The New Lowell Public School was a classic. It was made from red-brick, had two wood-burning stoves which needed were used to heat the building in the fall and winter and, most importantly, it was where “Mrs. Reynolds” taught.
Mrs. Reynolds looked just like a Hollywood star and it was my intention when I was young, to marry her. I think it may have been every boy’s intention in that school. She was gorgeous. So, we didn’t skip school.
The school itself had two rooms; in one room were the children attending grades 1 – 8 and in the other were the seniors who were in grades 8 – 12. There were about 25 – 30 students in each class, which made our school quite large at a grand total of 60 students. One teacher was assigned to each room and she taught all subjects to all grades. I guess that must have been a challenge when I think back on it now. My favorite subject was geography – this bode well for me when I traveled overseas during WWII. A lot of guys had no idea where they were headed – so I became the “expert” of sorts. Mrs. Reynolds, in addition to being gorgeous you see, was also a good geography teacher.
I was a good student and, in those days, good students were “honoured” by being able to sit in the seats next to the stove. Maybe that was the best motivator of all?
During recess we’d play, “Crack the Whip”. We’d all line up and hold hands at the top of a hill and then run down the hill. One person would plant his/her feet and the rest would, well, crack like a whip. We’d of course fall down and roll and laugh… and sometimes cry.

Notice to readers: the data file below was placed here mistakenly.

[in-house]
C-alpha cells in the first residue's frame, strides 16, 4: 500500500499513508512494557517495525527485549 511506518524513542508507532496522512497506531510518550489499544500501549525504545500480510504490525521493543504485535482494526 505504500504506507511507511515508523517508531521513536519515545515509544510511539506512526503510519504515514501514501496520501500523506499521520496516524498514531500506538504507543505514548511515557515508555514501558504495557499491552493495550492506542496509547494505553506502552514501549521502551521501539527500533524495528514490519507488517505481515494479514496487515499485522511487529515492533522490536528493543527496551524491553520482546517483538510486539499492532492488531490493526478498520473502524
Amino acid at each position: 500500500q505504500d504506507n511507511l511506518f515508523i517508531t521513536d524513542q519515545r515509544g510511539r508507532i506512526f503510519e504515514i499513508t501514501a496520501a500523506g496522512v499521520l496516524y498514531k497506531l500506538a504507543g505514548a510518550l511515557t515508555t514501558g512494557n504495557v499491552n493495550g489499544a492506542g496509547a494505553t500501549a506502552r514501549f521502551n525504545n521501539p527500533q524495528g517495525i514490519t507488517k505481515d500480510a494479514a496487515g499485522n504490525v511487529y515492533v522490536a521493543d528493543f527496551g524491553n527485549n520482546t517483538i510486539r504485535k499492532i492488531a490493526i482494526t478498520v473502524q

The boys were in charge of loading the stove at the school. Cliff Martin, who lived across the road from the school, would supply the wood to us. I suppose it was the School Board that had to purchase the wood – seems a bit odd today that a School Board would purchase wood from a farmer, but that’s what you did in those days. The wood was cut and delivered and the boys would stack the wood and keep the fire going.
The girls, well, the provided us with a good supply of pigtails. You see there was a purpose for pigtails in those days – they were meant to be dipped in ink-wells. I did my share of dipping – oh boy they’d get mad. But it was all in good fun – and you’d really only dip the pigtail of the girl you liked the most.
I did end up graduating from grade 12 and had to eventually say good-bye to Mrs. Reynolds. I guess that was a good thing since it afforded me the opportunity to say “hello” to the future Mrs. Duff – my beloved Paula.